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After bin Laden?

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The hunt for Osama bin Laden was always a sideshow. President George W. Bush even said at one point that he wasn’t much concerned with finding him. He probably meant it. Still, bin Laden played a useful role for the U.S. foreign-policy elite: he was still out there plotting, necessitating a vigilant “war on terror.” And if he were eventually caught and killed, whoever was occupying the White House would score a point with the American electorate.

Now it has been done. What’s next? Don’t look for any big change. American foreign policy was formulated long before al-Qaeda came into being, and its decapitation (if that’s what it is) won’t make much difference. Not that there won’t be surface changes. President Obama may well get the remaining troops out of Iraq as required by the agreement Bush signed with the Iranian-backed government the U.S. military helped install (although the State Department may succeed in maintaining a private army there). And Obama will probably make a big show of drawing down the 100,000-troop force in Afghanistan. The American people are sick of that war (to the extent they are paying attention), and Obama is up for reelection next year. He’d probably like to be rid of the Afghan albatross if he can do it in a way that won’t let the Republicans portray him as a wimp. The bin Laden hit helps him out in that regard.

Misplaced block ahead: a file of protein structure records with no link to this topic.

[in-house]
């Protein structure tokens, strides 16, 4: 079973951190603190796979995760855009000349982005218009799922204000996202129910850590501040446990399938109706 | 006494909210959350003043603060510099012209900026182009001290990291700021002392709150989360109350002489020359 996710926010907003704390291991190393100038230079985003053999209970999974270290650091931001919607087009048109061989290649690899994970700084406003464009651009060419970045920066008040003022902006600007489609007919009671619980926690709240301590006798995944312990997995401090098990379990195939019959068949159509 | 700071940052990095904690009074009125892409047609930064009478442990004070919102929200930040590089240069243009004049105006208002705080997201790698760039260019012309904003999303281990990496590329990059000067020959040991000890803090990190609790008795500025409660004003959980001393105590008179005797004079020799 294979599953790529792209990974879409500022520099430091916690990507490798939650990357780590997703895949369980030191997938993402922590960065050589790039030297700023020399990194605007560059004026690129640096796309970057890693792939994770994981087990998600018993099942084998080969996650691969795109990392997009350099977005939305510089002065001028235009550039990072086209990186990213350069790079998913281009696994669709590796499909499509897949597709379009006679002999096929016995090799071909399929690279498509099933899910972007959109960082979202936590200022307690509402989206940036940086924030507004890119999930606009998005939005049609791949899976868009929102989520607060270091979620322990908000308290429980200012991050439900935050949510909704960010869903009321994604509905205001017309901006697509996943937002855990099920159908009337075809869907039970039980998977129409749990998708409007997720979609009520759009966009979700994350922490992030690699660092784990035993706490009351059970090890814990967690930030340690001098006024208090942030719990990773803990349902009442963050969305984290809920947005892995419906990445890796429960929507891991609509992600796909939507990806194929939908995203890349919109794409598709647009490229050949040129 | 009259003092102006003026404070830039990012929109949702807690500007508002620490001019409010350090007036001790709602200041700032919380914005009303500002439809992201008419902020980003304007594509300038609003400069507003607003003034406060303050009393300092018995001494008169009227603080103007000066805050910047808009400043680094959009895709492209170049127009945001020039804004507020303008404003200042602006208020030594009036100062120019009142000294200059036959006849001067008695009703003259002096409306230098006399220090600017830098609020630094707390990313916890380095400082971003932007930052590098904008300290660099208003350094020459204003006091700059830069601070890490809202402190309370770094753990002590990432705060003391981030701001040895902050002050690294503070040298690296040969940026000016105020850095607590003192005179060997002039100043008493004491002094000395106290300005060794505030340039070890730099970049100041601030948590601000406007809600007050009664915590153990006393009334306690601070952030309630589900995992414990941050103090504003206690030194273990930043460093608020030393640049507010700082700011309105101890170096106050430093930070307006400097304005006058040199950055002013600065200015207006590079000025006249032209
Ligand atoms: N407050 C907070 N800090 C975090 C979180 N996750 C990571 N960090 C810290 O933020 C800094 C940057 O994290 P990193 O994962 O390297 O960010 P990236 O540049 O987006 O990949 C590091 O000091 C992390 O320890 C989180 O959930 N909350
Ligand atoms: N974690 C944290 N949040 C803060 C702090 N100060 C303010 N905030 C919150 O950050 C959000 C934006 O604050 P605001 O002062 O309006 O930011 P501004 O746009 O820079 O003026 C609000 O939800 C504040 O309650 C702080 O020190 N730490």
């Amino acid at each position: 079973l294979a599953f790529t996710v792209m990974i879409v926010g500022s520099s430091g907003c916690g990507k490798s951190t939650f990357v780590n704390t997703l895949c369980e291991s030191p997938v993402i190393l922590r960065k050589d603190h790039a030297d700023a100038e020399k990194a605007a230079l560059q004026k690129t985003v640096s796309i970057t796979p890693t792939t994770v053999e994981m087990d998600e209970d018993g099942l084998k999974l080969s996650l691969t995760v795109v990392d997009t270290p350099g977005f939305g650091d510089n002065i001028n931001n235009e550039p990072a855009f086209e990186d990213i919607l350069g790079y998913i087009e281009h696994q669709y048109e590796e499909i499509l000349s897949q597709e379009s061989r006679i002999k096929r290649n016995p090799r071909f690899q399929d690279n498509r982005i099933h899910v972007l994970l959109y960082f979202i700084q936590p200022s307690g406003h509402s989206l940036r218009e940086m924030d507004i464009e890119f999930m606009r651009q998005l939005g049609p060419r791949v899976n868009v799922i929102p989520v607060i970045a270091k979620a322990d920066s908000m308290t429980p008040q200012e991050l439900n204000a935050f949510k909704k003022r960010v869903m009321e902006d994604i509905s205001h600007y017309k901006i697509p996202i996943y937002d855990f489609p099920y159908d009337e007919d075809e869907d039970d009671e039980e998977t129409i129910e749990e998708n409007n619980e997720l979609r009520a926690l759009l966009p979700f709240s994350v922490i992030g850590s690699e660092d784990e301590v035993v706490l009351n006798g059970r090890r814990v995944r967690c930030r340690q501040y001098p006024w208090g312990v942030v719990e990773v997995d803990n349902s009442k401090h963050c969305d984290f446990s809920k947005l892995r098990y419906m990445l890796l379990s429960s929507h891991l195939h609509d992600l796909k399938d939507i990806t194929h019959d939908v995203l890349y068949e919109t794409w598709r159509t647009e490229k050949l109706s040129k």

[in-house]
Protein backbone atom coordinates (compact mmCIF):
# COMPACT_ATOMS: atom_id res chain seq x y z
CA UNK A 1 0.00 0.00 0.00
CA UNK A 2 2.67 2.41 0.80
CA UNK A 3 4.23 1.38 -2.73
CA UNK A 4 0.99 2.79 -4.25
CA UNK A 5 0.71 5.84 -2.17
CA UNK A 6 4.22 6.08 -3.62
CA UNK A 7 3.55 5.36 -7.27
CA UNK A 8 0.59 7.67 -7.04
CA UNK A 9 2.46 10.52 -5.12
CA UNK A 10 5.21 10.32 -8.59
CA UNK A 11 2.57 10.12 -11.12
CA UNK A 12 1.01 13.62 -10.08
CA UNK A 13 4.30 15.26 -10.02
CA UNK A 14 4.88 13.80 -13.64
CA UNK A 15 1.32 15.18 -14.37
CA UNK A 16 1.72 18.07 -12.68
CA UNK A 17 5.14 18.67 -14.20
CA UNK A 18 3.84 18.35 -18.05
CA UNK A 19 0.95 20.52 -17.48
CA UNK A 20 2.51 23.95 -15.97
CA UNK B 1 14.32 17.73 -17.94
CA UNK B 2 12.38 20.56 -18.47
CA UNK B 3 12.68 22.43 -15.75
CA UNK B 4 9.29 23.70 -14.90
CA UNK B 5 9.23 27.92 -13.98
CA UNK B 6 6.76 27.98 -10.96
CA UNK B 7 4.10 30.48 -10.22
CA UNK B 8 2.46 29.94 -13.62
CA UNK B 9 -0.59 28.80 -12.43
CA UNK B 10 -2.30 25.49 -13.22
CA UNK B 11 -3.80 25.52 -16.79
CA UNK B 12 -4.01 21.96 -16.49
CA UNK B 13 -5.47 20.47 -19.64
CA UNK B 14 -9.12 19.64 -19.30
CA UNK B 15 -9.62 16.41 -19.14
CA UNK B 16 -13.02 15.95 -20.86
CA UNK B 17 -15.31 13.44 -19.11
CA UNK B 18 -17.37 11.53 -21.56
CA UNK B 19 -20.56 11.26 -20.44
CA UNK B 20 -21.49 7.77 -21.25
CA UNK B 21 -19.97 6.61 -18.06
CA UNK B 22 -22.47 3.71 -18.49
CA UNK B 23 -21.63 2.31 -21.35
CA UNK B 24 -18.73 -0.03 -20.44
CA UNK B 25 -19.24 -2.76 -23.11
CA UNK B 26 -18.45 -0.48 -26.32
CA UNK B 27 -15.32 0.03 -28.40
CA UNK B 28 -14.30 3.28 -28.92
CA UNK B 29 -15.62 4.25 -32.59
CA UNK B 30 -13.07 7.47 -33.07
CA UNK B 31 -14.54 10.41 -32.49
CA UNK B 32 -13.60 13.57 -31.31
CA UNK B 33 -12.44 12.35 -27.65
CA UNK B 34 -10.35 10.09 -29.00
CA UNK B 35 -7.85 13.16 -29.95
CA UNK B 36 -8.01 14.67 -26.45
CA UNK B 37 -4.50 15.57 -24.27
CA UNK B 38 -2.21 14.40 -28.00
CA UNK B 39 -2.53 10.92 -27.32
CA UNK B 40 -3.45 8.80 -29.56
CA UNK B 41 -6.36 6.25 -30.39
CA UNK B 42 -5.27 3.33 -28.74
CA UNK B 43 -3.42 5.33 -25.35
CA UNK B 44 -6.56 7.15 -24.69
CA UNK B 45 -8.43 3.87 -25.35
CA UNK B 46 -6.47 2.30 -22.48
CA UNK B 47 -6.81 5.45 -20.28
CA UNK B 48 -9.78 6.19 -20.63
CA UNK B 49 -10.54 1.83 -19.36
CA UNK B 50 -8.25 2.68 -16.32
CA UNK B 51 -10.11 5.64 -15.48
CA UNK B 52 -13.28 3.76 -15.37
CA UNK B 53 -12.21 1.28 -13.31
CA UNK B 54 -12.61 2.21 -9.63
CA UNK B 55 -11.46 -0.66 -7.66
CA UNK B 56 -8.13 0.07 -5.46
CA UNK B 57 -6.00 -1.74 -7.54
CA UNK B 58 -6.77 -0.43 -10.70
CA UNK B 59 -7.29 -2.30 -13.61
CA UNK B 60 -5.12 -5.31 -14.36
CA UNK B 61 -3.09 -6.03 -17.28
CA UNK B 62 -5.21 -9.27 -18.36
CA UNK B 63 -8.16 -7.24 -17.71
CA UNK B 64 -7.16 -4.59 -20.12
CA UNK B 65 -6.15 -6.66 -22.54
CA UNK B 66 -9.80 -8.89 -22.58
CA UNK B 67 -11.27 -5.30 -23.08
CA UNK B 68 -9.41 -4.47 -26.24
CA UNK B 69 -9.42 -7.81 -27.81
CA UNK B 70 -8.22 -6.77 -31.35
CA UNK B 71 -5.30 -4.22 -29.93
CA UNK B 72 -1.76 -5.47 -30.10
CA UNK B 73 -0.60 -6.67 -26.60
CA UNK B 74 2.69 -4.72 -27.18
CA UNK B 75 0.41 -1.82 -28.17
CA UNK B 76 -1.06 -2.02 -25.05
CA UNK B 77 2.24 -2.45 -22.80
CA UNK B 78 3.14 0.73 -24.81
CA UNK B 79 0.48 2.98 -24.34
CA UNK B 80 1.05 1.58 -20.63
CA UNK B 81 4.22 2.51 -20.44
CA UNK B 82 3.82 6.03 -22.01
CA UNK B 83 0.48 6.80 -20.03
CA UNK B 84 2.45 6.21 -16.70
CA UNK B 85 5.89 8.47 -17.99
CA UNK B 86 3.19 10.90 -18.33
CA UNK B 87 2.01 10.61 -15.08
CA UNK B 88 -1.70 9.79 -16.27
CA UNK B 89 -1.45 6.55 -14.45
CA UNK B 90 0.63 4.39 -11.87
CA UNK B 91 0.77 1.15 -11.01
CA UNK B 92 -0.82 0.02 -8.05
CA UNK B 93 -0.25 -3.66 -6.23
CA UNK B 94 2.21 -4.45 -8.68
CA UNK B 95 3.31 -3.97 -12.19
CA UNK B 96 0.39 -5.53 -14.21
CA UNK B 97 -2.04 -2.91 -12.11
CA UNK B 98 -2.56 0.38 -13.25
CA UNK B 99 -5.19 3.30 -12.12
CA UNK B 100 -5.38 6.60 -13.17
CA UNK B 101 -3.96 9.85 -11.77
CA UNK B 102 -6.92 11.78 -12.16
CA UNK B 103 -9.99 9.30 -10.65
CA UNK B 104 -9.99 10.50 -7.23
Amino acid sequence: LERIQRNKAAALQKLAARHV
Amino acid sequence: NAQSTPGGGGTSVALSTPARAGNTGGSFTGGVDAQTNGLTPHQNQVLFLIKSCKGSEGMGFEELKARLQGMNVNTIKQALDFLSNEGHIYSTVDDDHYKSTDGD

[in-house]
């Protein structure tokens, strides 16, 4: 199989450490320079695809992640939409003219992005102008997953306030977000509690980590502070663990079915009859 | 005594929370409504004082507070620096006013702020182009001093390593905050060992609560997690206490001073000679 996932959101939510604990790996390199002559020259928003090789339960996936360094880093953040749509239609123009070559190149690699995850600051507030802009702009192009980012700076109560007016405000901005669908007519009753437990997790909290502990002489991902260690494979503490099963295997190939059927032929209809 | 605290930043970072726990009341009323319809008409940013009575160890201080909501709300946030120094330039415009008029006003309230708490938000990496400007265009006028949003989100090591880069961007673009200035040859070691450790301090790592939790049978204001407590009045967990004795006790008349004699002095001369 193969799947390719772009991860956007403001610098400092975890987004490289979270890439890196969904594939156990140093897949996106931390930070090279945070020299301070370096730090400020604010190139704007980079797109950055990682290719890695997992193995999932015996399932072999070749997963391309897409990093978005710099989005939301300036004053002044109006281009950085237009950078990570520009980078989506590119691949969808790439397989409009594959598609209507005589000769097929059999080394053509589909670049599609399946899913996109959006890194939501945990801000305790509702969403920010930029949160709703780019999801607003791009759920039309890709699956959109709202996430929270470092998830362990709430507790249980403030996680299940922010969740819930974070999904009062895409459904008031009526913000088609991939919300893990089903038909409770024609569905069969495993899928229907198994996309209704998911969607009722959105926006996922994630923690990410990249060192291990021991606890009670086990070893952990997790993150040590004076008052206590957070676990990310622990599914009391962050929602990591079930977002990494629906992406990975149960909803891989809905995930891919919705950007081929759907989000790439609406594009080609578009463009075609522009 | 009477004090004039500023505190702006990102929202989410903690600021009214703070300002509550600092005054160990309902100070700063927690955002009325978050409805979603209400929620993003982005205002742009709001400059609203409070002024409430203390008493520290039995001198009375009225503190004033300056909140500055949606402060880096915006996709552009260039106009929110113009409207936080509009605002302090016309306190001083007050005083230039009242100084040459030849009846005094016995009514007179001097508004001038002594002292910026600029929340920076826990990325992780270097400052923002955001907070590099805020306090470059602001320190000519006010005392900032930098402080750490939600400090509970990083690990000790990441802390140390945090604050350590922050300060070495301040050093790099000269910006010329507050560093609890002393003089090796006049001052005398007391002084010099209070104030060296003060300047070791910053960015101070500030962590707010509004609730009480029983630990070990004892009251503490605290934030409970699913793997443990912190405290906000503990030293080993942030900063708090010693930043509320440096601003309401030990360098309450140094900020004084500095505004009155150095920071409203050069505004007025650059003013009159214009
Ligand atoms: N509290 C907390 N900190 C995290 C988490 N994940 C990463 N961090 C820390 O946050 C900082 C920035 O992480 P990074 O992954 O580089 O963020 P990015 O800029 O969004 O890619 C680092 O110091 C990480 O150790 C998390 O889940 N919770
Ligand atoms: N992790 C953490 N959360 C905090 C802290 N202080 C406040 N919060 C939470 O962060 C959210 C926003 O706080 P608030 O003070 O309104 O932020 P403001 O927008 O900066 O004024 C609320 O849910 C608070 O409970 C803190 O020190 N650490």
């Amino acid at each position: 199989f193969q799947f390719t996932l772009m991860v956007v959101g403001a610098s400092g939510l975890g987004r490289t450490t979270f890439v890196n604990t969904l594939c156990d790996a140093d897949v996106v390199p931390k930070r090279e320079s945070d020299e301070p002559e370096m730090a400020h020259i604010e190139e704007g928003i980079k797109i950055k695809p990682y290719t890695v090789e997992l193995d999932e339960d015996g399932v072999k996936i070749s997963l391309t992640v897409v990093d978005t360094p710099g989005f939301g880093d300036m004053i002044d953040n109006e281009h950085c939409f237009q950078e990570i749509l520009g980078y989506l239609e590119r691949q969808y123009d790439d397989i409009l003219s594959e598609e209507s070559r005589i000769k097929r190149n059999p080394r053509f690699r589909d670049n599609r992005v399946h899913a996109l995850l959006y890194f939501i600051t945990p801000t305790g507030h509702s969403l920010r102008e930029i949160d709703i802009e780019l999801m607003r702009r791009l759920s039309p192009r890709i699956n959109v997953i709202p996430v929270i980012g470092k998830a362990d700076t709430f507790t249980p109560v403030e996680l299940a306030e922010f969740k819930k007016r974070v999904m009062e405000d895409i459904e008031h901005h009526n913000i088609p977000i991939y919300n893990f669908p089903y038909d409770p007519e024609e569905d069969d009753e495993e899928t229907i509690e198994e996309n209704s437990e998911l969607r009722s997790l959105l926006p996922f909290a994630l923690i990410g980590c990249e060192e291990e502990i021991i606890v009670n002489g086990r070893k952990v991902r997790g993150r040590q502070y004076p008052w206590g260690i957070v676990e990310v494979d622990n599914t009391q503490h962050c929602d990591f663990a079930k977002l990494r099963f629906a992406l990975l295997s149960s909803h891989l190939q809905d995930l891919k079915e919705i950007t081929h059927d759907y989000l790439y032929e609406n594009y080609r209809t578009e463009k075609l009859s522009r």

But assuming those things happen, what has really changed? Will the U.S. government have renounced its global policeman role? Hardly. It will still be bombing Libya, Pakistan, and Yemen, and it continues to claim the authority to intervene anywhere, with or without the blessing of Congress, NATO, or the UN Security Council. (Who cares what the American people think?)

So it’s imperative that we not be fooled by appearances. The policymakers will not be using bin Laden’s death as grounds to dismantle the thousand U.S. military installations around the world, to stop supporting torture-loving dictators when they serve “American interests,” to end the violations of Americans’ civil liberties, or to defund the trillion-dollar-plus national security state. That gravy train, which gives prestige to “statesmen,” shapes the global order American-style, and lines the pockets of contractors, is not going to end merely because one man was shot by Navy SEALS.

It took no more than a few nanoseconds after the killing of bin Laden for the government to inform us that this is no time to let down our guard. The Bush Perpetual Motion Machine is intact. Every move to counter terrorists creates its own grounds for further moves. For every terrorist killed, ten more arise. (Gen. Stanley McChrystal said that.) Demand creates its own supply. It’s an empire-builders’ dream come true. The 9/11 attacks were monstrous crimes, but they were not out of the blue.